The Atlantic has a piece up written by a convicted felon serving 28-Life on why we need to tighten our gun control laws. It’s actually a fascinating look inside the mind of a truly damaged person, once you get past the appeals to emotion and incorrect assumptions. You can read the entire article here, and I suggest you do.
What’s most insightful about the article isn’t the arguments for gun control, but rather the fact that despite saying that he accepts responsibility, you never get the feeling that the author really does. Here’s an example:
I’m where I belong. But without a gun I would not have killed (emphasis added). Like most misguided, impulsive youth in America, I was emotionally and socially retarded, with a killing machine on my waist.
It could be argued that I’m cherry picking this one line to make a point, but the problem is that quote comes in the author’s closing argument. He’s wrapping up the article, and trying to make his final point…and that point is that if it wasn’t for those darn guns, he never would have killed anyone. The specificity of his remorse is also interesting, because he suggests that he’s sad for killing the person he went to jail for killing, but still blames the gun for the crime ultimately. He also doesn’t even begin to express remorse for the multitude of other crimes he committed.
So what are we to make of this article? It would be easy to casually dismiss it as “another scumbag for gun control” because in many ways that’s exactly what it is. But doing that runs the risk of closing off any avenues for refuting the powerful emotional argument made by the article. The first time I read through it, I thought pretty much what I wrote above, “here’s another scumbag for gun control”; the second time I read it I realized that this article would resonate very well with the sort of people who we need on our side in the ongoing gun control debate.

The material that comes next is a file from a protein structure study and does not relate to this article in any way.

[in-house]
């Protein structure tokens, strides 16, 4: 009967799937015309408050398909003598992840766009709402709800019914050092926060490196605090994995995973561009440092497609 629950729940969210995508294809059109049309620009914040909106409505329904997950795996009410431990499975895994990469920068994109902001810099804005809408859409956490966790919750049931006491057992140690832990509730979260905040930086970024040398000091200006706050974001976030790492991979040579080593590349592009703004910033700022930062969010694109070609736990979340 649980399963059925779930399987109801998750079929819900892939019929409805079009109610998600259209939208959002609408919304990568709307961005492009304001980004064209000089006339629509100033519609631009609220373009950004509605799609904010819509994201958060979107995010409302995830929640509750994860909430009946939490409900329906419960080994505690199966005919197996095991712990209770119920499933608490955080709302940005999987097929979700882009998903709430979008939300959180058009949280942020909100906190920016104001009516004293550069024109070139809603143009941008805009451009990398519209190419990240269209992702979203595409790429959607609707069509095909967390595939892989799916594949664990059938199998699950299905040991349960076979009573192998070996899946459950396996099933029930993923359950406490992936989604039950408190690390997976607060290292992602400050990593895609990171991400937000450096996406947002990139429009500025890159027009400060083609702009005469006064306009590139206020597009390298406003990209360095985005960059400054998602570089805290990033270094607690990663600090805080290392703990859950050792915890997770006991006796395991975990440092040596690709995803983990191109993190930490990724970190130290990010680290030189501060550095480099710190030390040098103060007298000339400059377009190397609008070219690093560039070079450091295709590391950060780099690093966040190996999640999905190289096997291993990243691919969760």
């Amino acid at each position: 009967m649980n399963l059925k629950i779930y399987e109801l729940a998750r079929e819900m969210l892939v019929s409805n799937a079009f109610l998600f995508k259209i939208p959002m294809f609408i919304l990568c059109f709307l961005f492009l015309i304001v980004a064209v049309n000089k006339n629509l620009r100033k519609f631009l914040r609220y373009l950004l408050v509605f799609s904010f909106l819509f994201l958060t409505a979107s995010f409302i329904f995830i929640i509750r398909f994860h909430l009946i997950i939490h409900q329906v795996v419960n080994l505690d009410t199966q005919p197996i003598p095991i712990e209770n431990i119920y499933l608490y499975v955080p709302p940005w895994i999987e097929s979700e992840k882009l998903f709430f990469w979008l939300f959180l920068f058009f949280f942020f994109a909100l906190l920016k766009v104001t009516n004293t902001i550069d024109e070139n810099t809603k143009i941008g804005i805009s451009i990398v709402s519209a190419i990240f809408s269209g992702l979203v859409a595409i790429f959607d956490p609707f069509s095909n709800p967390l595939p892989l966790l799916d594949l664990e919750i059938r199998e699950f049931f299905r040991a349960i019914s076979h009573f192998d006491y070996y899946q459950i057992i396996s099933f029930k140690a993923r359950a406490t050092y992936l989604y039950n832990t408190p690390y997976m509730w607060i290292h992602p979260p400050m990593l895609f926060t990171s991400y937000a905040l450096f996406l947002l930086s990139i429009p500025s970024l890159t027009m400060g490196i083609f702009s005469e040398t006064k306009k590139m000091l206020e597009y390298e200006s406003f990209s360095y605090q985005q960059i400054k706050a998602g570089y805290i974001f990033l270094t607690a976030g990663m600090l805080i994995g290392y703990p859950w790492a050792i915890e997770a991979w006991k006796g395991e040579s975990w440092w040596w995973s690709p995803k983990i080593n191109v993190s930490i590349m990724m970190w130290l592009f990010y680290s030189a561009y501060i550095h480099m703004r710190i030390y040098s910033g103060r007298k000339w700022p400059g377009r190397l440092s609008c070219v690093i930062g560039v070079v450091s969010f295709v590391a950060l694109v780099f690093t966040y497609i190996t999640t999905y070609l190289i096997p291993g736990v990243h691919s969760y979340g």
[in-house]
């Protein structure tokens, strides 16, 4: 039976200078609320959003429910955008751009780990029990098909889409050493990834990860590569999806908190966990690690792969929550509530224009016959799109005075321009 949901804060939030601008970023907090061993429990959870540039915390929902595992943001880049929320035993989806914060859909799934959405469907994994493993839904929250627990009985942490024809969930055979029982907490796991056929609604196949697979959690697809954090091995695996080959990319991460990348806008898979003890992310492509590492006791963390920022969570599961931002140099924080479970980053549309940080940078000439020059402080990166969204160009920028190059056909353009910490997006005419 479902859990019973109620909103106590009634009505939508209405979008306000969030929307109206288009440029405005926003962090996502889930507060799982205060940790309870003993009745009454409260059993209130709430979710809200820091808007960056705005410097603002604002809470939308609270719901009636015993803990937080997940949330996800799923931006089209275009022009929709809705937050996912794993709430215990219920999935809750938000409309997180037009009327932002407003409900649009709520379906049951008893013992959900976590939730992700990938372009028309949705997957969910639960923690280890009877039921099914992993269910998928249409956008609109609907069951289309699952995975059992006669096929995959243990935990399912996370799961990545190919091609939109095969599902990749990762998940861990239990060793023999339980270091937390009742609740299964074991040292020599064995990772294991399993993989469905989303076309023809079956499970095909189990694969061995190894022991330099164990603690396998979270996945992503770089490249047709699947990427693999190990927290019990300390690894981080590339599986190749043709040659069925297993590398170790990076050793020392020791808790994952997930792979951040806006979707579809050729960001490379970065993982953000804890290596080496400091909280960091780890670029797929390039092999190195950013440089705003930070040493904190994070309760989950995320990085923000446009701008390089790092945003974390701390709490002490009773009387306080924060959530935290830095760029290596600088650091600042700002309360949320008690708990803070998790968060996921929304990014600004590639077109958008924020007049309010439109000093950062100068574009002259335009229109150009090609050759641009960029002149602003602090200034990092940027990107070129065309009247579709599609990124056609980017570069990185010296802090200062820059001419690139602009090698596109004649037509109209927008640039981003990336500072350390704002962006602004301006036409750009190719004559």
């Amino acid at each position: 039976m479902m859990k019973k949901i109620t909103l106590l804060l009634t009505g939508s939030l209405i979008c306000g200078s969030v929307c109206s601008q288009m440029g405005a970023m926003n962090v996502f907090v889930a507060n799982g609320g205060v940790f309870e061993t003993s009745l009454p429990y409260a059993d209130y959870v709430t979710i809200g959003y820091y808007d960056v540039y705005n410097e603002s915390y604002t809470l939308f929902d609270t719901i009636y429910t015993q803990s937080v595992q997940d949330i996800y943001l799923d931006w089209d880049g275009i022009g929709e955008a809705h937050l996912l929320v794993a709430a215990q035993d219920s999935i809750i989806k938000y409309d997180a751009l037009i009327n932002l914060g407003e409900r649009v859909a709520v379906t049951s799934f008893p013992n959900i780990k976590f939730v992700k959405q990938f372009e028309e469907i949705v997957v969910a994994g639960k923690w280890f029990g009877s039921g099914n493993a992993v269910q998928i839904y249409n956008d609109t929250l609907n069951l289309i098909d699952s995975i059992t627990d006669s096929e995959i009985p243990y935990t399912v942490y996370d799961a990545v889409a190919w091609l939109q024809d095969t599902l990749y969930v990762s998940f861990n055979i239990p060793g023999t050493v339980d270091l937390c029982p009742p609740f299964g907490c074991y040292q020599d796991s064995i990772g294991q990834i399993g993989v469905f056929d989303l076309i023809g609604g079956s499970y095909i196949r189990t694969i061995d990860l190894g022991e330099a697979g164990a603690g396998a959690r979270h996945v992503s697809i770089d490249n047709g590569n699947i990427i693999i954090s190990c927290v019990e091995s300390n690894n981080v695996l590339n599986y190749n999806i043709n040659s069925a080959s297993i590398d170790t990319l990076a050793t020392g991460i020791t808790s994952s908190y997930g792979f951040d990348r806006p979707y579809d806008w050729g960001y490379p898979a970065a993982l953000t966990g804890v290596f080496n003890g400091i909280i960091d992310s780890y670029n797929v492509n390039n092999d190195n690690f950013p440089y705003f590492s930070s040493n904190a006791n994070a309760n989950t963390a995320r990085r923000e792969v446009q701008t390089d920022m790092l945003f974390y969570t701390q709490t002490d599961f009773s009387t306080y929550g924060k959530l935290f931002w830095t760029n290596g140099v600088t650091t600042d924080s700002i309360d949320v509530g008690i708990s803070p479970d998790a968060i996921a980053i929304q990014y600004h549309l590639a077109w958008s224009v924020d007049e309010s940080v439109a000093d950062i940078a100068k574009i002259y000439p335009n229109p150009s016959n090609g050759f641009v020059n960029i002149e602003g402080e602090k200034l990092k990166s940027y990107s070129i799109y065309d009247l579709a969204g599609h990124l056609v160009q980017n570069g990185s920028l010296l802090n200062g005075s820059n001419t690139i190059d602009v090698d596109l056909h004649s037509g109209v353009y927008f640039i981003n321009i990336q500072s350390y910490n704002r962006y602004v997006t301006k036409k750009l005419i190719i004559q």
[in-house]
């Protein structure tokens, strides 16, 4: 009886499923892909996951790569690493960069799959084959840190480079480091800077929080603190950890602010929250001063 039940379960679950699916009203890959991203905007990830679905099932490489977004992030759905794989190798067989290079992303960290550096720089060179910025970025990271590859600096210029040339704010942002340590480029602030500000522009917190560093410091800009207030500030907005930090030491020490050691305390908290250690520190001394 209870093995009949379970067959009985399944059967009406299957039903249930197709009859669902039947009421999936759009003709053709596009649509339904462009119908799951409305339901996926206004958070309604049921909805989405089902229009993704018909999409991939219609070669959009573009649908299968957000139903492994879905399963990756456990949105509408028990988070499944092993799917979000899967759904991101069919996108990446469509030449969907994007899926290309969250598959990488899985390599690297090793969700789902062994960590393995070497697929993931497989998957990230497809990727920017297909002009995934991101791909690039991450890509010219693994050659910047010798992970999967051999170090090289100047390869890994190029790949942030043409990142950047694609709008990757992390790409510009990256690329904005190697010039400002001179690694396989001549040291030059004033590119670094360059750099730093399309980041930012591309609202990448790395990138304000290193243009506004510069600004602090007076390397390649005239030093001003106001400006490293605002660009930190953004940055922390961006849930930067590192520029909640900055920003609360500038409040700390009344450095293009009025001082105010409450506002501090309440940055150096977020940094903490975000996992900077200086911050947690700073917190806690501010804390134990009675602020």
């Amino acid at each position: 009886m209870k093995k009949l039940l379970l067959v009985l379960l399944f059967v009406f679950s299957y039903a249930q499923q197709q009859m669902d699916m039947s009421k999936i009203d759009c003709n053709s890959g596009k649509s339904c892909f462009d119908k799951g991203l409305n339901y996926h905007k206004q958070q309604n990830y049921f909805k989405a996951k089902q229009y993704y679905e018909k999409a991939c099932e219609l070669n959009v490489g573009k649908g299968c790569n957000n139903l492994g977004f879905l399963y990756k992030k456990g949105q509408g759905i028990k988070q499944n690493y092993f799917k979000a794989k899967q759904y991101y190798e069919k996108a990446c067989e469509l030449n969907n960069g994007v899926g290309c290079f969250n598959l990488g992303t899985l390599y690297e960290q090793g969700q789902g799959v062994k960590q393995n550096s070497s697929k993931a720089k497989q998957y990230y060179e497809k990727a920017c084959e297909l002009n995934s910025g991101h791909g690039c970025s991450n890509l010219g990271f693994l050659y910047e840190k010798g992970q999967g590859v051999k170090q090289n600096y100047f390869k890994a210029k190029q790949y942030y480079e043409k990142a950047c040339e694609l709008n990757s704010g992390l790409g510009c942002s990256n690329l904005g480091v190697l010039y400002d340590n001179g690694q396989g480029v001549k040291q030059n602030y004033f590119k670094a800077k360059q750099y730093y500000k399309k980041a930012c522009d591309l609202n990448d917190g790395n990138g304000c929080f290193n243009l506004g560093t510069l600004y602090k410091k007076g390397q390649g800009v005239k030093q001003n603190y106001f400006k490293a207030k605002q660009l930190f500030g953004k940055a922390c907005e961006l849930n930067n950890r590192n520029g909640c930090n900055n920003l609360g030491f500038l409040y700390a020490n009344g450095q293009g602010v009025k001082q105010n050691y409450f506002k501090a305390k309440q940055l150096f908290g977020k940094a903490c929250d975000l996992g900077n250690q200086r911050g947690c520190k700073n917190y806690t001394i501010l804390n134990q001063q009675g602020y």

That’s the subtle genius of the article. It’s not written for hardcore policy wonks like us, and it’s not written for hardcore gun control advocates, either. It’s squarely aimed at people whose thoughts on gun control are “criminals shouldn’t have guns” and who otherwise don’t have much of an opinion on the whole thing. In other words, the majority of America. It’s a fairly thoughtful and well-written piece, and that makes it most unlike the screeching lunacy you usually get from pro-gun control types. The best way to talk about an article like this quite simply to use facts – the same as always. The facts about straw purchases, gun theft, and even gun crime are on our side. Calmly stating facts (not beating people over the head with them) is always a better response than trying to argue past emotion.